May the best team win!
IT’S good to meet people who wear their learning lightly, in fact so lightly that you wouldn’t know they were learned at all.
Zozimus had one such encounter before the An Post Irish Book Awards in the Clayton Hotel in Dublin when we literally bumped into Luke O’Neill as we were both looking up our tables.
Over a nice glass or two of champagne we had a humorous chat, and eventually discovered he was one of the nominees for an award — but then again, wasn’t nearly everybody!
It was only the following day when we looked him up that we discovered that Professor O’Neill has a brain as big as The Burlington and that his book, Humanology: A Scientist’s Guide to Our Amazing Existence, is a good read and he cleverly even manages to get sex into it.
He’s also modest, giving Pat Kenny the credit for inspiring the book, as he does a weekly slot with the presenter on Newstalk.
It turns out that he’s a professor in TCD, one of the world’s leading immunologists and one of only two Fellows of the Royal Society to be practising in Ireland.
Better still, he plays in a post-punk band, The Metabolix, with RTE’s Brexit expert Tony Connelly. The pair, lifelong friends, were slumming it in Dingle this weekend with a lot of other musos, writers, etc, at the Other Voices festival. We also discussed the value of a good editor and he revealed that his boss at Gill Books asked him to fact-check more than 30 items — even with a big brain there is room to make a mistake — that’s humanology for you.
******* Every so often, a county councillor in Meath looking for a bit of publicity raises the question of why Trinity College won’t return The Book of Kells to the town of Kells, even though we all know there’s not a snowball’s chance in hell of that happening.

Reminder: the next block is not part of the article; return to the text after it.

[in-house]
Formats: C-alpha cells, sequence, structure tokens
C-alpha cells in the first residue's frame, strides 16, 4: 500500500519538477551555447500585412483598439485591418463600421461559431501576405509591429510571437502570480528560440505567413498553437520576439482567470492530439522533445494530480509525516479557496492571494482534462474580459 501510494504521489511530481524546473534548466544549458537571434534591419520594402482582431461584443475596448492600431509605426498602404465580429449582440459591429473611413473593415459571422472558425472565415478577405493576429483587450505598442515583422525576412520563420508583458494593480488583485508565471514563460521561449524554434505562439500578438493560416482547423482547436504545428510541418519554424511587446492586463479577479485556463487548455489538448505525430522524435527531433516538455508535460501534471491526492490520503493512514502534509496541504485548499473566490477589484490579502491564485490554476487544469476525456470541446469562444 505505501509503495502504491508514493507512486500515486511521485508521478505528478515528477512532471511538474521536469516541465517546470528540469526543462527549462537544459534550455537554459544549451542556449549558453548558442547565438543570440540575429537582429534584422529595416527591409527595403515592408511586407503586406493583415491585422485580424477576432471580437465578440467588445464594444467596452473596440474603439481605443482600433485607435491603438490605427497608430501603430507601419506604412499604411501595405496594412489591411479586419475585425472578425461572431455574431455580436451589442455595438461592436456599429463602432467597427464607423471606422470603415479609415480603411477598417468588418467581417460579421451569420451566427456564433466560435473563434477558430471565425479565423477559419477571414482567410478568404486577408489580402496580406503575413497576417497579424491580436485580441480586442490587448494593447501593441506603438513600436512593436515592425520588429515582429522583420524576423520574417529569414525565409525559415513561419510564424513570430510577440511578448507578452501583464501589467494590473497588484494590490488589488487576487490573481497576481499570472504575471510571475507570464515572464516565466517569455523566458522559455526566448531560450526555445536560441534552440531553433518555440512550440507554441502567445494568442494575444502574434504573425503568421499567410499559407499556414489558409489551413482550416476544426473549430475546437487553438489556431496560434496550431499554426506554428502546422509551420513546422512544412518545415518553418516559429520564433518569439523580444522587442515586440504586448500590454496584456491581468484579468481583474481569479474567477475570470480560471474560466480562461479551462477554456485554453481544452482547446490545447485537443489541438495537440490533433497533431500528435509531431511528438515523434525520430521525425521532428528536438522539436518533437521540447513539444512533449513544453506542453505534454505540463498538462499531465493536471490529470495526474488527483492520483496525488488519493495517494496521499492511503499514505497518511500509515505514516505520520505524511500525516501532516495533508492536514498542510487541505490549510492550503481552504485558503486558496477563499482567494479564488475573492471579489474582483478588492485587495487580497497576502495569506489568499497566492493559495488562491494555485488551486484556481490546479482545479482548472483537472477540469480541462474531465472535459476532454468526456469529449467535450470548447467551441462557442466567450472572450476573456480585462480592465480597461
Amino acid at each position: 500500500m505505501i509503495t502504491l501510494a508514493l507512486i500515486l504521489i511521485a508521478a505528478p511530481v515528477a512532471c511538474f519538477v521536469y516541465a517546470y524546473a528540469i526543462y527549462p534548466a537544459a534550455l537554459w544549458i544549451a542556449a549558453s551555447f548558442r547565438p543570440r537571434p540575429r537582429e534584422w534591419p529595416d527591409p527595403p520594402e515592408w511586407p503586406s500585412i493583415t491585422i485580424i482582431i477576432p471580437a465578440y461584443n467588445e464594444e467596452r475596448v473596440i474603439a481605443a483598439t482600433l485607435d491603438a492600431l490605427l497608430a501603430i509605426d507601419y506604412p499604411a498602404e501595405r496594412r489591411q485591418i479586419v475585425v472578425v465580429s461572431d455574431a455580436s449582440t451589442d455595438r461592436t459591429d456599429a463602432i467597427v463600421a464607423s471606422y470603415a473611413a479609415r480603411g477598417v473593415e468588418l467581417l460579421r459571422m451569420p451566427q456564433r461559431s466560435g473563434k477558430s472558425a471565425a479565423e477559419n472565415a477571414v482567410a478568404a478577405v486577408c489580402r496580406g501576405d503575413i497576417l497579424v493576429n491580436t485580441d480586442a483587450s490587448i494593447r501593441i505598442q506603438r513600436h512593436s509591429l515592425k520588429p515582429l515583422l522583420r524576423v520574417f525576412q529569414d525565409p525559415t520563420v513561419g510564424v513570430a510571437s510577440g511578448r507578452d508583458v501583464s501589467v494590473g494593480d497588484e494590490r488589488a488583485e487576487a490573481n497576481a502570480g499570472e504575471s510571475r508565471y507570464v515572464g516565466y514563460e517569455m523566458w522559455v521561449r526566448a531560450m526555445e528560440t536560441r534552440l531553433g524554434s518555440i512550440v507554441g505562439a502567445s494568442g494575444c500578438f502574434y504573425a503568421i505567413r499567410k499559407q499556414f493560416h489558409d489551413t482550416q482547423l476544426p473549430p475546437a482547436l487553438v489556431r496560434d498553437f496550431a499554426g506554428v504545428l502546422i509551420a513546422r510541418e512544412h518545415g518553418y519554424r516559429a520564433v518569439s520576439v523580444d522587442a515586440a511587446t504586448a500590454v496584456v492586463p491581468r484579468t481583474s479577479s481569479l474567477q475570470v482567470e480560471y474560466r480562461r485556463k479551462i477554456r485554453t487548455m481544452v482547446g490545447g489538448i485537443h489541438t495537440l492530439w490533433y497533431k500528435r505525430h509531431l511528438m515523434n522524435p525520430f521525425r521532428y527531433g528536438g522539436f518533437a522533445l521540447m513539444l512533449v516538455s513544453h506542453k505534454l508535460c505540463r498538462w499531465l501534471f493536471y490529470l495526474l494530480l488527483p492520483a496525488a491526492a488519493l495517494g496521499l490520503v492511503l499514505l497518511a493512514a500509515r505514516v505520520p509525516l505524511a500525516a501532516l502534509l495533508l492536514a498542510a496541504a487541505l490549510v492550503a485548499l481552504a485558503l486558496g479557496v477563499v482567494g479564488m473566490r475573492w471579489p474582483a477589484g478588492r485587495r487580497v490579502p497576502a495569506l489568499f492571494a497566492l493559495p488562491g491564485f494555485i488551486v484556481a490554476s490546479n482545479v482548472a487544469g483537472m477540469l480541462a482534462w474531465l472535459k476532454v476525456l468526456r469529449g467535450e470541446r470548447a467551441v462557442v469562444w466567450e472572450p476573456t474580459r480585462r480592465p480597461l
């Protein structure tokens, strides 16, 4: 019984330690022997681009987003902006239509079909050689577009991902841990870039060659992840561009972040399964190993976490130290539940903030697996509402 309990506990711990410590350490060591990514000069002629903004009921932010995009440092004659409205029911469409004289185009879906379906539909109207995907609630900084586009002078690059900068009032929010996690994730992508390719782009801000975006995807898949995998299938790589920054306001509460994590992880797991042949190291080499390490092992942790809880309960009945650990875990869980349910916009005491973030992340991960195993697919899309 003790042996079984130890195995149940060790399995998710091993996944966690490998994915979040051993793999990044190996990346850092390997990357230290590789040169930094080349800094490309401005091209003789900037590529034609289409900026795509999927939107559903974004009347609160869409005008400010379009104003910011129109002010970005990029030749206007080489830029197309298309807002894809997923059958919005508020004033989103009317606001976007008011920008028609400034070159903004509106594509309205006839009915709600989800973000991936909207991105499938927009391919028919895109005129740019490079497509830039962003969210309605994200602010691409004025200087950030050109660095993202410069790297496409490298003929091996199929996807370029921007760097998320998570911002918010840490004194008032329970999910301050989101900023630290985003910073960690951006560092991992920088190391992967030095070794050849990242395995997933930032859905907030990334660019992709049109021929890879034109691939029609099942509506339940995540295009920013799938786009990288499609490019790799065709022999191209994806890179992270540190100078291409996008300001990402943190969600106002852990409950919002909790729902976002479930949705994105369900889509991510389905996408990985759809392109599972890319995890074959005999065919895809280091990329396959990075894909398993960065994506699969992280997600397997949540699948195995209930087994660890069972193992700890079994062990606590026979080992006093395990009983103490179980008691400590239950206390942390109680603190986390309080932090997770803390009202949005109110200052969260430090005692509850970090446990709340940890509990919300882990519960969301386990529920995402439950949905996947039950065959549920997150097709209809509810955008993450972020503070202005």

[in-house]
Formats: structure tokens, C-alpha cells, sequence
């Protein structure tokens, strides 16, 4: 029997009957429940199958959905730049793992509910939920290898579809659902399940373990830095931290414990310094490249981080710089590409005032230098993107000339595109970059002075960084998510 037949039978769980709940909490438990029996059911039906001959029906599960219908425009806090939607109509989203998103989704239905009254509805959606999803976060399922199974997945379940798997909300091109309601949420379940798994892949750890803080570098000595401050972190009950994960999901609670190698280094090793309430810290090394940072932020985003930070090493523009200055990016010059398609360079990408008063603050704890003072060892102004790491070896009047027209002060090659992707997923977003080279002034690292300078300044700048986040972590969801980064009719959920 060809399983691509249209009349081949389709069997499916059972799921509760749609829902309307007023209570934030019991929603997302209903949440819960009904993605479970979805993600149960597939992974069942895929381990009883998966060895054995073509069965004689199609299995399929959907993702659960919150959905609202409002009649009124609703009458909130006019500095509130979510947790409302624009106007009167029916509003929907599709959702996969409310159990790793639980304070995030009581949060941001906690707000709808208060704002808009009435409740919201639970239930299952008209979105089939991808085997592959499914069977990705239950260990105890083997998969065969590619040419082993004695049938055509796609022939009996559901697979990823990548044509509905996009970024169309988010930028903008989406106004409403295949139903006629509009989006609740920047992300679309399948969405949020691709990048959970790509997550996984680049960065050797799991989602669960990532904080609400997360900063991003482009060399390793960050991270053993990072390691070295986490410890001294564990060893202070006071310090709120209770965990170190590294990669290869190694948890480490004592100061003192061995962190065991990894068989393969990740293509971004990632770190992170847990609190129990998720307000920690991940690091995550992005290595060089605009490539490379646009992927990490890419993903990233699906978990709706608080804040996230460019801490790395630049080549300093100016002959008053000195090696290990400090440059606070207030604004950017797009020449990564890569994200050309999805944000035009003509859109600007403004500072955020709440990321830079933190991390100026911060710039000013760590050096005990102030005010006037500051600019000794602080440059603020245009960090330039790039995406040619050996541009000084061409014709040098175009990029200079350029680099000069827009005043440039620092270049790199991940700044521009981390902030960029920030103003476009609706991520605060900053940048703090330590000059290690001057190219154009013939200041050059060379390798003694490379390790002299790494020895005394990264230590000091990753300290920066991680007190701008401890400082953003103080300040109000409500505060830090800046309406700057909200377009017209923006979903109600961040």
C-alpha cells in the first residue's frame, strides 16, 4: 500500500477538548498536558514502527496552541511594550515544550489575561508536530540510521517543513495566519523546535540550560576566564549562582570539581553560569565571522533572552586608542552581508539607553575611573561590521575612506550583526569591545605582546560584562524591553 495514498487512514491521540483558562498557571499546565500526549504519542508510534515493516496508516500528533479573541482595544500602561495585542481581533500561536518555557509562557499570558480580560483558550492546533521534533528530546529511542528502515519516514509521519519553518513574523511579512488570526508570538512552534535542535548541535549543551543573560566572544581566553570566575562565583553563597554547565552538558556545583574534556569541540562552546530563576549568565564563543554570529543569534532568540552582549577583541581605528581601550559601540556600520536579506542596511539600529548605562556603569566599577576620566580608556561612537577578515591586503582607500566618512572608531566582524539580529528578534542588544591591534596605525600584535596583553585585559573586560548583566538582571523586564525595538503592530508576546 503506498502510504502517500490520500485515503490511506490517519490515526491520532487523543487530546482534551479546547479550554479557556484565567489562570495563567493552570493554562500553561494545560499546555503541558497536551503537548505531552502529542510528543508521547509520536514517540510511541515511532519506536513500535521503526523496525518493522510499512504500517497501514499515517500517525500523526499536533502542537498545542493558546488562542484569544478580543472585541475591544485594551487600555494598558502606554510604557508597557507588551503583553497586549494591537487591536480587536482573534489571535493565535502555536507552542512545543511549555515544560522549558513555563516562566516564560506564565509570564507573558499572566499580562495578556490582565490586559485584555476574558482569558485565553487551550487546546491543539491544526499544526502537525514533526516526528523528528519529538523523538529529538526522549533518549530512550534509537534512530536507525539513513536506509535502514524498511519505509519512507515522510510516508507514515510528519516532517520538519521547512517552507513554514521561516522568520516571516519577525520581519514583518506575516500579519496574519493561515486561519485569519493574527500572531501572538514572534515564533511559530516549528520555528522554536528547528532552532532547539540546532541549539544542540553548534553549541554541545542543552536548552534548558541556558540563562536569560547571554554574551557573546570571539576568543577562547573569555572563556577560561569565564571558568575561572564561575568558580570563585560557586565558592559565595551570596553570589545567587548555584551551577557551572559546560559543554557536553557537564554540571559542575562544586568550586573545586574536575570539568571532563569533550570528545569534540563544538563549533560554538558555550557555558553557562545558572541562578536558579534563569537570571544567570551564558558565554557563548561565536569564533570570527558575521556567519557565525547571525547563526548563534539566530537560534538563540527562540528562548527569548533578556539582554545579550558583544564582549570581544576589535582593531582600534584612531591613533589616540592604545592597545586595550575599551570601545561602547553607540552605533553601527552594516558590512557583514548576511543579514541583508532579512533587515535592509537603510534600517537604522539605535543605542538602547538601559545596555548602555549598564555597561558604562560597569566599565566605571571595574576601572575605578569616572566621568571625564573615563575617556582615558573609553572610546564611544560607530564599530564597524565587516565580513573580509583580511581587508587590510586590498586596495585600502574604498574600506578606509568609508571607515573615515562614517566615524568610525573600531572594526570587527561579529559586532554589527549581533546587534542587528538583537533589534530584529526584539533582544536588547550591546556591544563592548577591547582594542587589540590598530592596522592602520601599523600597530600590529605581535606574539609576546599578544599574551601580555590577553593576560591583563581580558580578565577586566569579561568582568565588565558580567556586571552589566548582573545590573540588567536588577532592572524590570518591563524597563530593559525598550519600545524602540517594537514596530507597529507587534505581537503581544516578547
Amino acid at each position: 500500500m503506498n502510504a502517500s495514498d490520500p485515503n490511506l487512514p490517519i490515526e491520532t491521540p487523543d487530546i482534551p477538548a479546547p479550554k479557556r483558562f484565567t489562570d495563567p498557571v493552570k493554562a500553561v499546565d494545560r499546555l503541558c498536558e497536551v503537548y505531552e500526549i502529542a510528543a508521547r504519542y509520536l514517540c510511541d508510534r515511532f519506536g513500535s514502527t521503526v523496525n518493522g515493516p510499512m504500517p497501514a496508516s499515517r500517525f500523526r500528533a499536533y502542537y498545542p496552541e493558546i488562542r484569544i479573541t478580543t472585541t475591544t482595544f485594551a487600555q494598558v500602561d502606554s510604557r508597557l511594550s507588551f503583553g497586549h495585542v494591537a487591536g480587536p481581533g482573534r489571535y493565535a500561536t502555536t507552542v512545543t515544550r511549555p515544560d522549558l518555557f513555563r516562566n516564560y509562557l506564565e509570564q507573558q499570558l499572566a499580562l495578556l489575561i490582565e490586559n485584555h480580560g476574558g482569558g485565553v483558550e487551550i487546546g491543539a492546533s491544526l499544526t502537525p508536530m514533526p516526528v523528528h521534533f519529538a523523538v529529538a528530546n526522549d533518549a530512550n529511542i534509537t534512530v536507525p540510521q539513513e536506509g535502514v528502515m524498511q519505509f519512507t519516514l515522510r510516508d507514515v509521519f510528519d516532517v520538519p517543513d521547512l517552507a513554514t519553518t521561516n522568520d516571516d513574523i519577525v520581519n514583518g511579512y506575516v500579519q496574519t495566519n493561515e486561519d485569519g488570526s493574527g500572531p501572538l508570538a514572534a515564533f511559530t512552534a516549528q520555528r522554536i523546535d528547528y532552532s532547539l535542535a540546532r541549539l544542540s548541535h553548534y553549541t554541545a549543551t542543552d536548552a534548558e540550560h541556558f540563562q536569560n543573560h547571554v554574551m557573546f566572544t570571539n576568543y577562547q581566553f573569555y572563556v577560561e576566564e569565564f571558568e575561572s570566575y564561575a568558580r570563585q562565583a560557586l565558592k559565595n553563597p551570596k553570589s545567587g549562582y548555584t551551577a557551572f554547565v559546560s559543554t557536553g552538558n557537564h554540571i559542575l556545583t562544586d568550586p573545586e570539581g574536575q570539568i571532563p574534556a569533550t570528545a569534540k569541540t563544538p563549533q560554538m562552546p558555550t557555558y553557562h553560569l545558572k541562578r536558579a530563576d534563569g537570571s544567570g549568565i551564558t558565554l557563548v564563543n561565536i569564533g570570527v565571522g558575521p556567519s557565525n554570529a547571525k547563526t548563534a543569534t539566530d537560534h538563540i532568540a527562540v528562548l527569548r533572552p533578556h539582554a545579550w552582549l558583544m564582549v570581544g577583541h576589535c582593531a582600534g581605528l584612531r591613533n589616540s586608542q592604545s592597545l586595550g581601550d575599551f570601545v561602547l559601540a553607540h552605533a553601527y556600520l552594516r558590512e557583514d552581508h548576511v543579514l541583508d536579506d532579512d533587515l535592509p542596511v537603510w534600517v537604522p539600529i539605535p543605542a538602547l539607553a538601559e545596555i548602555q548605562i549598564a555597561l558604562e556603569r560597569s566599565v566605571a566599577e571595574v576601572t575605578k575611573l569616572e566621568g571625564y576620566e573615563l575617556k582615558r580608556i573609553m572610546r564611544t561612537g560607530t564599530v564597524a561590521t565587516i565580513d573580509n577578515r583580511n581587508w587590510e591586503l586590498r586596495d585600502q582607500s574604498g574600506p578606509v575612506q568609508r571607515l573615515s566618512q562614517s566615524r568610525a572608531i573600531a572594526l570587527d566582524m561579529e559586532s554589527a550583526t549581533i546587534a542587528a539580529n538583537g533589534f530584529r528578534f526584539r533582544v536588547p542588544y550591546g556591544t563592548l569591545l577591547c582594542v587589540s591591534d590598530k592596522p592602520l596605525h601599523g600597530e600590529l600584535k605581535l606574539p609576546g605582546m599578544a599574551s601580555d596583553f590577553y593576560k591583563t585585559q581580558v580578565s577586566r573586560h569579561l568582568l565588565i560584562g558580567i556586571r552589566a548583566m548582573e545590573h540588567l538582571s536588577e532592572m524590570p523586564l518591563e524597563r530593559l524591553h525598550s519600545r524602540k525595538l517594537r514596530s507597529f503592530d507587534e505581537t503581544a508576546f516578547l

But the question arises again in a little bit of light reading that Zozimus came across recently — Ireland and the Reception of The Bible, a learned tome coedited by Brad Anderson and Jonathan Kearney of the School of Theology, Philosophy & Music at Dublin City University. A footnote quotes the opinion of Bernard Meehan, Keeper of Manuscripts at TCD, that The Book of Kells may have been produced by monks on the Scottish island of Iona or in Kells, or parts of it in both places.
In one of the essays in the book Amanda Dillon concludes her piece on The Book of Kells: “Exiting through the gift shop at the end of The Book of Kells display, one finds, jostling side by side, vying to capture the tourist’s eye, expensive jewellery and plastic knick-knacks in gaudy colours drawing from the imagery of the book; there is something for every taste and budget. There is barely a product of which one can conceive — an item of clothing, a room in the house — that has not had The Book of Kells motif applied to it.” She found it ironic that when she went looking among the “carefully orchestrated merchandising” for an item that had not been “Kellsified” all she could find was one ordinary copy of the Bible, at half-price, “reduced to sell”.